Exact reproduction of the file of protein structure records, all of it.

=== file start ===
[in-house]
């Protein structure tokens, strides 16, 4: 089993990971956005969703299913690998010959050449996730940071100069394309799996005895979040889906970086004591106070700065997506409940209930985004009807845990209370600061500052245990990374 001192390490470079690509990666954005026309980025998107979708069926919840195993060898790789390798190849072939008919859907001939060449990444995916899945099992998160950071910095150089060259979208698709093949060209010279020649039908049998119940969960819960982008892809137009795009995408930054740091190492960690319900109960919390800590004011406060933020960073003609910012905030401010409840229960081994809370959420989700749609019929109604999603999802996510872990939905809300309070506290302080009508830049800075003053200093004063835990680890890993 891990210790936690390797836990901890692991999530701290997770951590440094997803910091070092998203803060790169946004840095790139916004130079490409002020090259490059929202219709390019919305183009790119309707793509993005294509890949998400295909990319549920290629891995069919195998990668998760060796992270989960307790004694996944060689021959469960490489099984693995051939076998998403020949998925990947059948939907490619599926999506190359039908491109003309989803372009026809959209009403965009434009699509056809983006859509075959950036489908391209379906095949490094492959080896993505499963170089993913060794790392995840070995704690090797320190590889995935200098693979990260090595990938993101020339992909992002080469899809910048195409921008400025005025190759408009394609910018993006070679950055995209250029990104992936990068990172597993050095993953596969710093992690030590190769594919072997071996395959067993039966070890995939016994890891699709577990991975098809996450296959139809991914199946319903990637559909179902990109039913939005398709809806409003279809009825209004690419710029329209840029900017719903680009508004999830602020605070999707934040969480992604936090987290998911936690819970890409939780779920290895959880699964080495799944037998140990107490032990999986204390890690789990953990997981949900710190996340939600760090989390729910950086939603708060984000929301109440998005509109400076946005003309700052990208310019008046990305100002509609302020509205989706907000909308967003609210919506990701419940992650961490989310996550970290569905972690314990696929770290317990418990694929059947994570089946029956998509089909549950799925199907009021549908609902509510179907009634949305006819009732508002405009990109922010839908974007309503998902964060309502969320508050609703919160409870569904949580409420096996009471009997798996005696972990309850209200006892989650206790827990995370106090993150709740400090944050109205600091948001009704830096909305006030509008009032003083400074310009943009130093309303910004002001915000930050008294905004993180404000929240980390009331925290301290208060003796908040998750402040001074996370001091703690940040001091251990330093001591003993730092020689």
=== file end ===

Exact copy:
[in-house]
């Protein structure tokens, strides 16, 4: 089993990971956005969703299913690998010959050449996730940071100069394309799996005895979040889906970086004591106070700065997506409940209930985004009807845990209370600061500052245990990374 001192390490470079690509990666954005026309980025998107979708069926919840195993060898790789390798190849072939008919859907001939060449990444995916899945099992998160950071910095150089060259979208698709093949060209010279020649039908049998119940969960819960982008892809137009795009995408930054740091190492960690319900109960919390800590004011406060933020960073003609910012905030401010409840229960081994809370959420989700749609019929109604999603999802996510872990939905809300309070506290302080009508830049800075003053200093004063835990680890890993 891990210790936690390797836990901890692991999530701290997770951590440094997803910091070092998203803060790169946004840095790139916004130079490409002020090259490059929202219709390019919305183009790119309707793509993005294509890949998400295909990319549920290629891995069919195998990668998760060796992270989960307790004694996944060689021959469960490489099984693995051939076998998403020949998925990947059948939907490619599926999506190359039908491109003309989803372009026809959209009403965009434009699509056809983006859509075959950036489908391209379906095949490094492959080896993505499963170089993913060794790392995840070995704690090797320190590889995935200098693979990260090595990938993101020339992909992002080469899809910048195409921008400025005025190759408009394609910018993006070679950055995209250029990104992936990068990172597993050095993953596969710093992690030590190769594919072997071996395959067993039966070890995939016994890891699709577990991975098809996450296959139809991914199946319903990637559909179902990109039913939005398709809806409003279809009825209004690419710029329209840029900017719903680009508004999830602020605070999707934040969480992604936090987290998911936690819970890409939780779920290895959880699964080495799944037998140990107490032990999986204390890690789990953990997981949900710190996340939600760090989390729910950086939603708060984000929301109440998005509109400076946005003309700052990208310019008046990305100002509609302020509205989706907000909308967003609210919506990701419940992650961490989310996550970290569905972690314990696929770290317990418990694929059947994570089946029956998509089909549950799925199907009021549908609902509510179907009634949305006819009732508002405009990109922010839908974007309503998902964060309502969320508050609703919160409870569904949580409420096996009471009997798996005696972990309850209200006892989650206790827990995370106090993150709740400090944050109205600091948001009704830096909305006030509008009032003083400074310009943009130093309303910004002001915000930050008294905004993180404000929240980390009331925290301290208060003796908040998750402040001074996370001091703690940040001091251990330093001591003993730092020689």